Wal-Mart's clumsy, self-defeating attempts to influence the election.

Commentary about business and finance.
Aug. 5 2008 4:01 PM

Always Dumb Politics. Always Wal-Mart.

The retailer's clumsy, self-defeating attempts to influence Washington.

A Wal-Mart store in California. Click image to expand
A Wal-Mart store in California

Last Friday, the Wall Street Journal reported that retailing giant Wal-Mart, concerned about a potential Democratic sweep this fall, has been not-so-subtly indoctrinating managers and department heads about the perils of an Obama presidency. The operating assumption in Bentonville seems to be that a Democratic president and a Democratic Congress would pass laws such the Employee Free Choice Act, which would make it easier for unions to organize at Wal-Mart, thus hurting the company, its workers, and its shareholders. And while the executives running the meetings were careful not to instruct workers which lever to pull, the upshot was clear. "I am not a stupid person," a Wal-Mart customer-service supervisor told the Journal. "They were telling me how to vote."

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Wal-Mart denied that it was engaging in partisan politics. But, even so, these meetings are the latest in a series of clumsy political moves. Wal-Mart may be a master of many domains: global supply chains and logistics, local politics and zoning, anti-union warfare and branding. But on the stage of national politics, it has proved to be strikingly inept. Its executives seem to have a cartoonish understanding of the way Washington works, ascribing mythic powers to the nation's continually weakening private sector unions and misunderstanding the linkages between party control in Washington and its impact on the performance of the economy and individual companies.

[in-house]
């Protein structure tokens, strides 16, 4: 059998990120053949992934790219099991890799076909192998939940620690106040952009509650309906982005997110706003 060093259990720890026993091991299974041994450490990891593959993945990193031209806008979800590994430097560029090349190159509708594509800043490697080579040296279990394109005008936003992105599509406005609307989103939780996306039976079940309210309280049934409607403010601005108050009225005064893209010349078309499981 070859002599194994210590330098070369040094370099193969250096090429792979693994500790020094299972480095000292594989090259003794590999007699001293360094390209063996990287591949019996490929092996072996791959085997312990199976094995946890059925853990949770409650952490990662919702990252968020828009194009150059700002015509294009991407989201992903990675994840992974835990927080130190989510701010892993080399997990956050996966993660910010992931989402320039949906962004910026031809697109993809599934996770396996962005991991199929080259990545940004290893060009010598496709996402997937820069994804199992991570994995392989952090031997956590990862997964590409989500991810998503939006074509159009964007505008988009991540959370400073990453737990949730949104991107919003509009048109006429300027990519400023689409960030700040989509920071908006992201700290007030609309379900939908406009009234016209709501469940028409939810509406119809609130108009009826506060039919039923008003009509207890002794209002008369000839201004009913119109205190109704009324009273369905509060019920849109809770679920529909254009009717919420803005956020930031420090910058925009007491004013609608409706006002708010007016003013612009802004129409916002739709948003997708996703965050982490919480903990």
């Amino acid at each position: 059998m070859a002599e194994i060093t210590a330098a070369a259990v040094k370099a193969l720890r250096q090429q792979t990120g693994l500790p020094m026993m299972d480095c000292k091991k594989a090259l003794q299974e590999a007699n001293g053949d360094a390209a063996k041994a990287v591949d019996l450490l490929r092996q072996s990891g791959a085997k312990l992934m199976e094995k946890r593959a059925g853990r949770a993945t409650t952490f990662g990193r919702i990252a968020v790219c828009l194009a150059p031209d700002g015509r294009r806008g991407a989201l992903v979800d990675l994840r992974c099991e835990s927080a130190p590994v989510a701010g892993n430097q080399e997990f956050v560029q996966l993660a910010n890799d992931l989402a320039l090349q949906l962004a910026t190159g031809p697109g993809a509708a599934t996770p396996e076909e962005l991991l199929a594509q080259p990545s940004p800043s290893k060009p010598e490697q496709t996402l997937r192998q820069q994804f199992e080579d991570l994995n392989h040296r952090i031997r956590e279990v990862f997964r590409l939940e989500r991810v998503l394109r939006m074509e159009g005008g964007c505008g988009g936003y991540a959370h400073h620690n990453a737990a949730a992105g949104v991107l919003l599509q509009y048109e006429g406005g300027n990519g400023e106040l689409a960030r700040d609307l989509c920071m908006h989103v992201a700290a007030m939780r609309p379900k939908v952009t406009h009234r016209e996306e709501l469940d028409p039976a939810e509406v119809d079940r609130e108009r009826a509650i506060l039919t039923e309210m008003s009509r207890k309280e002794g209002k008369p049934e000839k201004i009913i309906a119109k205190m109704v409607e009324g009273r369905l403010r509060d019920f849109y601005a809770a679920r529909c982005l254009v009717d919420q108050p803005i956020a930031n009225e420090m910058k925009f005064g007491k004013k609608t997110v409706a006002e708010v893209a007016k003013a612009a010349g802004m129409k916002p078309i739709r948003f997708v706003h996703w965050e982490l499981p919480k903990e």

For starters, Wal-Mart has pursued what would appear to be a self-contradictory political strategy. Clearly, Wal-Mart fears the prospect of unionization more than any other factor. Low wages, low benefits, and a generally supine workforce have been fundamental to its business model for decades. Wal-Mart clearly believes Democrats are more sympathetic to unions than Republicans. So one might think that the company would be doing everything in its power to help Republicans and hurt Democrats. That's certainly what it used to do. In the 2000 campaign cycle, its political action committee devoted 85 percent of its donations to candidates for federal office to Republicans; in 2004, the split was 78 percent to 22 percent. But with Democrats having resumed control of Congress, Wal-Mart has increasingly deployed corporate resources to help Democrats stay in power. So far in this cycle, according to the Center for Responsive Politics, Wal-Mart has basically split its $884,700 in donations equally between the two parties (52 percent to 48 percent in favor of the Republicans). The list of recipients includes long-standing friends of organized labor such as Rep. Charles Rangel of New York and Sen. Debbie Stabenow of Michigan.

Wal-Mart seems to be trying to help Democrats in retail politics, too. In the fall of 2006, Wal-Mart, seeking to bolster its public image, kicked off a campaign to help its 1.3 million employees—whoops, I mean "associates"—register to vote. The company hasn't published results of this campaign. But given the demographic makeup of Wal-Mart's workforce, any such efforts would seem to help Democrats. As Wal-Mart's 2006 EEOC data shows, 61 percent of employees are women, including 75 percent of sales workers, while 17.5 percent of workers are African-Americans and 11.4 percent are Hispanic. So it has spent money and effort helping to register voters who are quite likely to vote for Democrats.